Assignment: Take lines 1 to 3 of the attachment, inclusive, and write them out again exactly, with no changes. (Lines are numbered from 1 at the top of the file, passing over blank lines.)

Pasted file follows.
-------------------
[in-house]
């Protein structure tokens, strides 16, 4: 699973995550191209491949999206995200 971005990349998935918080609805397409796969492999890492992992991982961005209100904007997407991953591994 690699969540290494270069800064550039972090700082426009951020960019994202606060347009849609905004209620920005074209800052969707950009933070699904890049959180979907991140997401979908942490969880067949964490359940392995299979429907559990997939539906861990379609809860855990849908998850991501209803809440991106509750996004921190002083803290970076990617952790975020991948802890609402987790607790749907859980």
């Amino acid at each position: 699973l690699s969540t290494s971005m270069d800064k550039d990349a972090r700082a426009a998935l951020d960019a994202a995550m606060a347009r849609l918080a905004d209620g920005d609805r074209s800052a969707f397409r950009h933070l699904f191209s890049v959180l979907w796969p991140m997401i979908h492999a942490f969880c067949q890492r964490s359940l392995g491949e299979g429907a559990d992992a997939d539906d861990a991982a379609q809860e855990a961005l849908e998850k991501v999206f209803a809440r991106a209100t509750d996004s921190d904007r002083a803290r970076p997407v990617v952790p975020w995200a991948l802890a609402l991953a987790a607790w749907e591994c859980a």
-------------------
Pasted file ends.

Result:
[in-house]
């Protein structure tokens, strides 16, 4: 699973995550191209491949999206995200 971005990349998935918080609805397409796969492999890492992992991982961005209100904007997407991953591994 690699969540290494270069800064550039972090700082426009951020960019994202606060347009849609905004209620920005074209800052969707950009933070699904890049959180979907991140997401979908942490969880067949964490359940392995299979429907559990997939539906861990379609809860855990849908998850991501209803809440991106509750996004921190002083803290970076990617952790975020991948802890609402987790607790749907859980």
């Amino acid at each position: 699973l690699s969540t290494s971005m270069d800064k550039d990349a972090r700082a426009a998935l951020d960019a994202a995550m606060a347009r849609l918080a905004d209620g920005d609805r074209s800052a969707f397409r950009h933070l699904f191209s890049v959180l979907w796969p991140m997401i979908h492999a942490f969880c067949q890492r964490s359940l392995g491949e299979g429907a559990d992992a997939d539906d861990a991982a379609q809860e855990a961005l849908e998850k991501v999206f209803a809440r991106a209100t509750d996004s921190d904007r002083a803290r970076p997407v990617v952790p975020w995200a991948l802890a609402l991953a987790a607790w749907e591994c859980a």